Structural Examination of the Nickel Site in <i>Chromatium vinosum</i> Hydrogenase: Redox State Oscillations and Structural Changes Accompanying Reductive Activation and CO Binding<sup>†</sup>
2000-06-02T00:00:00Z (GMT) by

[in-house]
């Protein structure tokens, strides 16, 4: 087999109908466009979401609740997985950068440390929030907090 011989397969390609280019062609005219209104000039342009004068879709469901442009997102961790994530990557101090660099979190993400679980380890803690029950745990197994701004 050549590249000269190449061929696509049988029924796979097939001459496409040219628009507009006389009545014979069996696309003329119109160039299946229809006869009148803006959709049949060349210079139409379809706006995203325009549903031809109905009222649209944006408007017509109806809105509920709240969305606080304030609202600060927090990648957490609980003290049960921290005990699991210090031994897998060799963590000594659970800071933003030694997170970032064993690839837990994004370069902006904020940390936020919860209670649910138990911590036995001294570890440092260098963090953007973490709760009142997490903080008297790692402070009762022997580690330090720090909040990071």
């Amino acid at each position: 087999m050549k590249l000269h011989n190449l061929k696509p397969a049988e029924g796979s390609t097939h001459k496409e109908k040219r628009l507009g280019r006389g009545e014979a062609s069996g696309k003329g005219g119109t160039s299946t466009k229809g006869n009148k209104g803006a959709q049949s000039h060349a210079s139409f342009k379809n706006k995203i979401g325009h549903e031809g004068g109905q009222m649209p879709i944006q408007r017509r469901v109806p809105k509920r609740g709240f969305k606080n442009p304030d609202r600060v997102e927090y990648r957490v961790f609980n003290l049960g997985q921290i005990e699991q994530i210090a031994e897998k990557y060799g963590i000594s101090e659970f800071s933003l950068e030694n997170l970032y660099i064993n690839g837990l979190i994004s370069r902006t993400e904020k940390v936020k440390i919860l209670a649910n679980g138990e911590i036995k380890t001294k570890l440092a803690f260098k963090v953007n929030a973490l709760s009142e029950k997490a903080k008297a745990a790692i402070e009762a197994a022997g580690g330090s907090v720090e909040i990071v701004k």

An X-ray absorption spectroscopic study of structural changes occurring at the Ni site of <i>Chromatium vinosum </i>hydrogenase during reductive activation, CO binding, and photolysis is presented. Structural details of the Ni sites for the ready silent intermediate state, SI<sub>r</sub>, and the carbon monoxide complex, SI−CO, are presented for the first time in any hydrogenase. Analysis of nickel K-edge energy shifts in redox-related samples reveals that reductive activation is accompanied by an oscillation in the electron density of the Ni site involving formally Ni(III) and Ni(II), where all the EPR-active states (forms A, B, and C) are formally Ni(III), and the EPR-silent states are formally Ni(II). Analysis of XANES shows that the Ni site undergoes changes in the coordination number and geometry that are consistent with five-coordinate Ni sites in forms A, B, and SI<sub>u</sub>; distorted four-coordinate sites in SI<sub>r</sub> and R; and a six-coordinate Ni site in form C. EXAFS analysis reveals that the loss of a short Ni−O bond accounts for the change in coordination number from five to four that accompanies formation of SI<sub>r</sub>. A shortening of the Ni−Fe distance from 2.85(5) Å in form B to 2.60(5) Å also occurs at the SI level and is thus associated with the loss of the bridging O-donor ligand in the active site. Multiple-scattering analysis of the EXAFS data for the SI−CO complex reveals the presence of Ni−CO ligation, where the CO is bound in a linear fashion appropriate for a terminal ligand. The putative role of form C in binding H<sub>2</sub> or H<sup>-</sup> was examined by comparing the XAS data from form C with that of its photoproduct, form L. The data rule out the suggestion that the increase in charge density on the NiFe active site that accompanies the photoprocess results in a two-electron reduction of the Ni site [Ni(III) → Ni(I)] [Happe, R. P., Roseboom, W., and Albracht, S. P. J. (1999) <i>Eur. J. Biochem.</i> <i>259</i>, 602−608]; only subtle structural differences between the Ni sites were observed.